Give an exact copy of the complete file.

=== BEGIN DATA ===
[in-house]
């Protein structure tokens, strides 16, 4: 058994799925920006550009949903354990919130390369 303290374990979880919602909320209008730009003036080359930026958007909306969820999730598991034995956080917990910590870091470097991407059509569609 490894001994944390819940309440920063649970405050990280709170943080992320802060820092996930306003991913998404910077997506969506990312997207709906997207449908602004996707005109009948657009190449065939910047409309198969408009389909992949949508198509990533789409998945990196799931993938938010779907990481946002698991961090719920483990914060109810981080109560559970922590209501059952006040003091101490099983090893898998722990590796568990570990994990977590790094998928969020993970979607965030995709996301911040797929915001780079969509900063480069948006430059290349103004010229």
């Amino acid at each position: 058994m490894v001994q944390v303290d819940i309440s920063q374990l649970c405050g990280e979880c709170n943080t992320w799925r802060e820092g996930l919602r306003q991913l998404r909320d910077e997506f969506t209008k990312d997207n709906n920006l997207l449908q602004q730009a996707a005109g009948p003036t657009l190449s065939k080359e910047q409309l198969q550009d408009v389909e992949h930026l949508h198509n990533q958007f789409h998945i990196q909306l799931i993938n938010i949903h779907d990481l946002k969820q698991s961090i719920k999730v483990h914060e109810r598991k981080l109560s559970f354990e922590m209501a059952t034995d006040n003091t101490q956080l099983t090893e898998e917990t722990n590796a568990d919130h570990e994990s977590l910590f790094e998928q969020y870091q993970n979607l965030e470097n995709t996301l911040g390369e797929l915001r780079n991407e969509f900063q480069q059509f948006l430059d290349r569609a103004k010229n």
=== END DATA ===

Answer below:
[in-house]
């Protein structure tokens, strides 16, 4: 058994799925920006550009949903354990919130390369 303290374990979880919602909320209008730009003036080359930026958007909306969820999730598991034995956080917990910590870091470097991407059509569609 490894001994944390819940309440920063649970405050990280709170943080992320802060820092996930306003991913998404910077997506969506990312997207709906997207449908602004996707005109009948657009190449065939910047409309198969408009389909992949949508198509990533789409998945990196799931993938938010779907990481946002698991961090719920483990914060109810981080109560559970922590209501059952006040003091101490099983090893898998722990590796568990570990994990977590790094998928969020993970979607965030995709996301911040797929915001780079969509900063480069948006430059290349103004010229």
């Amino acid at each position: 058994m490894v001994q944390v303290d819940i309440s920063q374990l649970c405050g990280e979880c709170n943080t992320w799925r802060e820092g996930l919602r306003q991913l998404r909320d910077e997506f969506t209008k990312d997207n709906n920006l997207l449908q602004q730009a996707a005109g009948p003036t657009l190449s065939k080359e910047q409309l198969q550009d408009v389909e992949h930026l949508h198509n990533q958007f789409h998945i990196q909306l799931i993938n938010i949903h779907d990481l946002k969820q698991s961090i719920k999730v483990h914060e109810r598991k981080l109560s559970f354990e922590m209501a059952t034995d006040n003091t101490q956080l099983t090893e898998e917990t722990n590796a568990d919130h570990e994990s977590l910590f790094e998928q969020y870091q993970n979607l965030e470097n995709t996301l911040g390369e797929l915001r780079n991407e969509f900063q480069q059509f948006l430059d290349r569609a103004k010229n």